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Adam Smith Institute proposes restricting legal aid in civil compensation cases

By Jonathan Isaby

Picture 1 A new paper published by the Adam Smith Institute today, Access to Justice: Balancing the Risks, calls for a "fundamental review of the funding of access to civil justice".

It raises concerns about claimants enjoying risk free litigation and asserts that civil legal aid is "dubious value for money" and should be abolished for most compensation claims, before proposing an alternative:

"The solution is to correct the risk imbalance between claimant and defendant within the framework of the existing conditional fee system - to devise a system of funding access to justice that is simple, robust, fair, accessible, affordable, and with costs proportionate to the damages at stake."

"The level of additional costs – specifically success fees and after the event (ATE) insurance – recoverable from unsuccessful defendants should be capped. This would stop claimants from bringing weak cases with no risk to themselves, while preserving access to justice in the absence of civil legal aid."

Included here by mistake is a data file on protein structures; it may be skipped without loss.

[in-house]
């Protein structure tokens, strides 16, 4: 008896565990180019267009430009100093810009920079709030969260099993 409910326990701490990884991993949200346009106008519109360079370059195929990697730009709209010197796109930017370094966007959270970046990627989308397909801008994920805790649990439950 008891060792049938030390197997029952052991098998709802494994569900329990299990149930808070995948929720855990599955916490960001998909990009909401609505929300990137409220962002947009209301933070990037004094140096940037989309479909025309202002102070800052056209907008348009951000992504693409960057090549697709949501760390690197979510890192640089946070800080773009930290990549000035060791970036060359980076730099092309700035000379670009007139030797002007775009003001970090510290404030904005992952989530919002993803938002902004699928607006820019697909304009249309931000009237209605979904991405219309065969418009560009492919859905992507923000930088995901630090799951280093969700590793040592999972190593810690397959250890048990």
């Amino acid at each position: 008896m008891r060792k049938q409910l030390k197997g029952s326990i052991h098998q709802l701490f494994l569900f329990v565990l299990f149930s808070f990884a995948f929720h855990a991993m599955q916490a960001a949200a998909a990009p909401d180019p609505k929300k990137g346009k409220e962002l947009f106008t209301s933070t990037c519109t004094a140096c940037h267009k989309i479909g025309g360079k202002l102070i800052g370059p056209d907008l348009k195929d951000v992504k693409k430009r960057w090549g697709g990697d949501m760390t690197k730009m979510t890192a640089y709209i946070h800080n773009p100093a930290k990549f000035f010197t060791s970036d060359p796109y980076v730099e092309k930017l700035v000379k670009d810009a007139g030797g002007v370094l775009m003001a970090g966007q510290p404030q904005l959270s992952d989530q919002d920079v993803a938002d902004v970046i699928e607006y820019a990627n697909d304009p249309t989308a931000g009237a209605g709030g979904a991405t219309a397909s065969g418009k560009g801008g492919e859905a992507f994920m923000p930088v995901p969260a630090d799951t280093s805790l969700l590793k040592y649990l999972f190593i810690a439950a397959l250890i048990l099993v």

ASI Executive Director Tom Clougherty, observes:

"The current system of civil litigation in the UK is unfairly stacked in favour of claimants. We need to address the risk-free, compensation culture and the excessive costs it brings with it. The reforms we've proposed will save the taxpayer money while also ensuring a system of funding access to justice that is simple, robust and fair. It's a win-win that the Government should be tempted to go for."

You can download the whole paper here.


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